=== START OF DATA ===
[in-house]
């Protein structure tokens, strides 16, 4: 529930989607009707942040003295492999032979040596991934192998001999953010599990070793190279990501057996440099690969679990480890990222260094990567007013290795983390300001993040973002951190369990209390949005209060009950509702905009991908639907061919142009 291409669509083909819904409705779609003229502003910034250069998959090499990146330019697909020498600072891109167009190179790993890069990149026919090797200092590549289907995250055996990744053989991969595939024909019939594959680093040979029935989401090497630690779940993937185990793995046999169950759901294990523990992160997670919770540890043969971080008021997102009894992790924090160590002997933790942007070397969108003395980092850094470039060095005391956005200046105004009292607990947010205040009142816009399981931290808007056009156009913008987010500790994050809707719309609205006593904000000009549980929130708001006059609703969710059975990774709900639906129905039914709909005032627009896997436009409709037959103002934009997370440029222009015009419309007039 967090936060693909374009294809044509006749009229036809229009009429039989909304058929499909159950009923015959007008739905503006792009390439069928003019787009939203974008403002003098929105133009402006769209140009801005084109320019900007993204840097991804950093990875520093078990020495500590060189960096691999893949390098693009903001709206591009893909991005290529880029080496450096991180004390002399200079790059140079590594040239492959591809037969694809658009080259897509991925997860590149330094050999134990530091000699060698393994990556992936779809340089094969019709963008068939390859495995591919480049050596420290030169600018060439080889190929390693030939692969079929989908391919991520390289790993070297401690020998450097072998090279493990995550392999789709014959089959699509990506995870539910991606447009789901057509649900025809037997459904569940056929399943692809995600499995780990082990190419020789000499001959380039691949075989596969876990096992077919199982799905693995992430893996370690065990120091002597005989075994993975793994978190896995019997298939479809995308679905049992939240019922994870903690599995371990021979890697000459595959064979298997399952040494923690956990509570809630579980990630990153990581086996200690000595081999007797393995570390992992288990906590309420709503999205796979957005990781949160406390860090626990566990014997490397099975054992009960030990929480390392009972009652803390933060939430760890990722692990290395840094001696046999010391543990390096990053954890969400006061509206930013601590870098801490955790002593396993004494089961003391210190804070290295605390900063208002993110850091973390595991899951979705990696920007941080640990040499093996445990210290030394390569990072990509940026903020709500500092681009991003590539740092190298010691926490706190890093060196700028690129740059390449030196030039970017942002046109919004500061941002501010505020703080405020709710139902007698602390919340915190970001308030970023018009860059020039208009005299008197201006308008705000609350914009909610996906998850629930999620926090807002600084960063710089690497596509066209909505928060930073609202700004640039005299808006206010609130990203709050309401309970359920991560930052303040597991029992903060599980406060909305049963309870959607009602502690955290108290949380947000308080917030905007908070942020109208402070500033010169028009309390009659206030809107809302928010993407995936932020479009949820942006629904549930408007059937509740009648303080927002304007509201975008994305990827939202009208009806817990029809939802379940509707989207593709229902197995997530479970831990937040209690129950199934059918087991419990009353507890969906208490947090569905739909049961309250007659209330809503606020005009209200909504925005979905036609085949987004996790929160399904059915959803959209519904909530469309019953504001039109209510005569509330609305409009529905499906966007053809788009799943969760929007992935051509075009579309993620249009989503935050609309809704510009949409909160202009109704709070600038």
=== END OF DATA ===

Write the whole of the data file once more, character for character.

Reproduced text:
[in-house]
């Protein structure tokens, strides 16, 4: 529930989607009707942040003295492999032979040596991934192998001999953010599990070793190279990501057996440099690969679990480890990222260094990567007013290795983390300001993040973002951190369990209390949005209060009950509702905009991908639907061919142009 291409669509083909819904409705779609003229502003910034250069998959090499990146330019697909020498600072891109167009190179790993890069990149026919090797200092590549289907995250055996990744053989991969595939024909019939594959680093040979029935989401090497630690779940993937185990793995046999169950759901294990523990992160997670919770540890043969971080008021997102009894992790924090160590002997933790942007070397969108003395980092850094470039060095005391956005200046105004009292607990947010205040009142816009399981931290808007056009156009913008987010500790994050809707719309609205006593904000000009549980929130708001006059609703969710059975990774709900639906129905039914709909005032627009896997436009409709037959103002934009997370440029222009015009419309007039 967090936060693909374009294809044509006749009229036809229009009429039989909304058929499909159950009923015959007008739905503006792009390439069928003019787009939203974008403002003098929105133009402006769209140009801005084109320019900007993204840097991804950093990875520093078990020495500590060189960096691999893949390098693009903001709206591009893909991005290529880029080496450096991180004390002399200079790059140079590594040239492959591809037969694809658009080259897509991925997860590149330094050999134990530091000699060698393994990556992936779809340089094969019709963008068939390859495995591919480049050596420290030169600018060439080889190929390693030939692969079929989908391919991520390289790993070297401690020998450097072998090279493990995550392999789709014959089959699509990506995870539910991606447009789901057509649900025809037997459904569940056929399943692809995600499995780990082990190419020789000499001959380039691949075989596969876990096992077919199982799905693995992430893996370690065990120091002597005989075994993975793994978190896995019997298939479809995308679905049992939240019922994870903690599995371990021979890697000459595959064979298997399952040494923690956990509570809630579980990630990153990581086996200690000595081999007797393995570390992992288990906590309420709503999205796979957005990781949160406390860090626990566990014997490397099975054992009960030990929480390392009972009652803390933060939430760890990722692990290395840094001696046999010391543990390096990053954890969400006061509206930013601590870098801490955790002593396993004494089961003391210190804070290295605390900063208002993110850091973390595991899951979705990696920007941080640990040499093996445990210290030394390569990072990509940026903020709500500092681009991003590539740092190298010691926490706190890093060196700028690129740059390449030196030039970017942002046109919004500061941002501010505020703080405020709710139902007698602390919340915190970001308030970023018009860059020039208009005299008197201006308008705000609350914009909610996906998850629930999620926090807002600084960063710089690497596509066209909505928060930073609202700004640039005299808006206010609130990203709050309401309970359920991560930052303040597991029992903060599980406060909305049963309870959607009602502690955290108290949380947000308080917030905007908070942020109208402070500033010169028009309390009659206030809107809302928010993407995936932020479009949820942006629904549930408007059937509740009648303080927002304007509201975008994305990827939202009208009806817990029809939802379940509707989207593709229902197995997530479970831990937040209690129950199934059918087991419990009353507890969906208490947090569905739909049961309250007659209330809503606020005009209200909504925005979905036609085949987004996790929160399904059915959803959209519904909530469309019953504001039109209510005569509330609305409009529905499906966007053809788009799943969760929007992935051509075009579309993620249009989503935050609309809704510009949409909160202009109704709070600038």